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Regrets.My stay at the make-shift hospital seemed a lifetime away from the battle as I could only hear the occasional blitz of shell fire echoing in the distance.

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REGRETS My tour of duty or should it be 'tour of hell' was coming to a very welcomed close for myself and my fellow comrades. Getting a slight shrapnel wound was not unwelcome, as it confined me to the field hospital, whittling away a few more days. My stay at the make-shift hospital seemed a lifetime away from the battle as I could only hear the occasional blitz of shell fire echoing in the distance. The frontline must have been a good ten miles away. However, I was experiencing mixed emotions about my absence from the frontline. Obviously the fact that I was only going to be around that day and the next before being shipped home was pleasing and spending my penultimate two days in a field hospital doing absolutely nothing and most importantly in very little pain added to this almost euphoric feeling. But mixed with my joy of not fighting in the trenches was a slightly guilty thought emanating from my conscience, like a snake slithering through grass. If the truth were told I would probably have been classed as fighting fit. I remained in the hospital thanks to the fact that I had been making out that I was in more pain than I actually was and that I was almost completely immobile. In truth I could probably walk relatively freely. This ruse had only probably worked due to a very trustworthy nurse. ...read more.


In a loud booming voice he said, 'You look like a soldier who's beginning to miss the action back on the frontline'. Left with no option, stuttering and mumbling, I uttered out the words 'yes, ............yes sir'. ' Feeling better then lad. No use you wasting away here then is there?' Grunting and puffing with his own importance, he growled, 'Right then sonny, you can come back with me tonight.' In a slightly lowered excited tone, which left me cold, he said, 'We've got plans for a major offensive tonight'. As I left I managed to ask the nurse how she rated Stuart's chances and she replied 'fifty/fifty'. I knew I had to get back to see him. I owed him this much. He had to live. I asked the nurse her name, I hadn't even thanked her. In her hurry I caught what seemed to be the reply 'Jane Daily'.. Little did I know the circumstances under which I would hear this name again. Just as I was leaving I heard a stuttery voice mumble, 'Steve......Steve is that you........?,' Pausing and thinking I said, 'Yeh...yeh it is, I've gotta go, but I'll see yu tommorra,' I said this in a very hurried manner, knowing what I just said was hardly what he wanted to hear. I could have been more reassuring. ...read more.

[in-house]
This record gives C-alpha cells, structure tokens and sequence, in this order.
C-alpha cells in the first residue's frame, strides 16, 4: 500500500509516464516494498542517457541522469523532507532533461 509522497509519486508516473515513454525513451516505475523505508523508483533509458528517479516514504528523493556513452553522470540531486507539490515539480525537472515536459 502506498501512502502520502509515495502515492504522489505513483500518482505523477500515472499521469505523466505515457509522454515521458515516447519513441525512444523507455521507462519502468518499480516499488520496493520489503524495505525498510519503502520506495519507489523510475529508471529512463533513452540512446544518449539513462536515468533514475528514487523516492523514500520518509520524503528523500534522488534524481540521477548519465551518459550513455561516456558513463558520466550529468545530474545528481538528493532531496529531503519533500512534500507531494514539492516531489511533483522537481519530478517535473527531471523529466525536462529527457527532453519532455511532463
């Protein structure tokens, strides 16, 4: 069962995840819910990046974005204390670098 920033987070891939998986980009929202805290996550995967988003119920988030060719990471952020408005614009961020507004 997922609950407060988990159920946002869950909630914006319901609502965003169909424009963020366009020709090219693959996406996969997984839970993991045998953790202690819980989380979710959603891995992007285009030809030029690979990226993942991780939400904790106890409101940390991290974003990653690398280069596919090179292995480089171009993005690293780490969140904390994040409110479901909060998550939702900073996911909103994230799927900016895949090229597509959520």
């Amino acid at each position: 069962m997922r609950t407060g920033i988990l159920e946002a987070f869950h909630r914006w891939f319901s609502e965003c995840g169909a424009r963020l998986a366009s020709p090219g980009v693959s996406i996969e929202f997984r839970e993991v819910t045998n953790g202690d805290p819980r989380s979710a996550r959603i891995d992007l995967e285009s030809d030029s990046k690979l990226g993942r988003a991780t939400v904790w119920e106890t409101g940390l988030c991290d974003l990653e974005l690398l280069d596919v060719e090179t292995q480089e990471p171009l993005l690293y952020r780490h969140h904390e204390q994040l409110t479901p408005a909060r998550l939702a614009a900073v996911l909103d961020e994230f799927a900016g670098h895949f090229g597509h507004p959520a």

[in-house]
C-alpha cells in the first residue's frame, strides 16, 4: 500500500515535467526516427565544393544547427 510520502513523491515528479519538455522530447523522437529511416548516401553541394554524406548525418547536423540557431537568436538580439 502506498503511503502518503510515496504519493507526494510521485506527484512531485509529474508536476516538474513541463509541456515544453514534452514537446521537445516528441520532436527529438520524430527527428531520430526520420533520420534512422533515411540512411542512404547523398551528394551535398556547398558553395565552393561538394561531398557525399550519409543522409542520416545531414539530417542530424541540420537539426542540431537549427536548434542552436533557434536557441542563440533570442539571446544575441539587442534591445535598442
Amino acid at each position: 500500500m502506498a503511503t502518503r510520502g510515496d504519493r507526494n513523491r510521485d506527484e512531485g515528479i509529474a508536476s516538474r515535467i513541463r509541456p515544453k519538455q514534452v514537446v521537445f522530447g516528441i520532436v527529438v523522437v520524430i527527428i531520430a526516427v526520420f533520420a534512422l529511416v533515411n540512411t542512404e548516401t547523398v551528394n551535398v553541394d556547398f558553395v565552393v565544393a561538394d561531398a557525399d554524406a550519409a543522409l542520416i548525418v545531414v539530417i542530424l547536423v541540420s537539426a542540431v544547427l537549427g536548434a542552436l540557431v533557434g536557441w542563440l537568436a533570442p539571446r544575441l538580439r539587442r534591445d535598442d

Everyone cheered when we heard that the frontline had been pushed deeper into central Europe. This gave me some consolation that what I was fighting for a few days ago just might have been worth some of the effort. I was still thinking about Stuart and I was eager to find out how he was. Someone suggested I listen to the radio where they held regular 'role calls' of people falling in combat. I was very sceptical because accurate reports of the huge numbers of deaths must send morale tumbling, surely? Anyway, all ears devoted, we tuned into the radio listening intently. Names were read out and Stuart's name didn't come. I was beginning to feel the warm glow of relief. But when what was to be the penultimate name was read my vision blurred and I felt dizzy. A surge of nausea threatened to overcome me and I fell on the radio in disbelief. The name 'Jane Daily' echoed in my head. It was she who had probably saved my life. She had been my saviour and I had never even thanked her. She had probably saved my fellow soldier's life although I would probably never know. 'Lost in the course of duty during a German bombing raid on field hospital..............' I lost consciousness but had the haunting experience of feeling her gentle, comforting reassuring voice envelope me. Alex Lov´┐Żn 8 May, 2007 1 1 ...read more.

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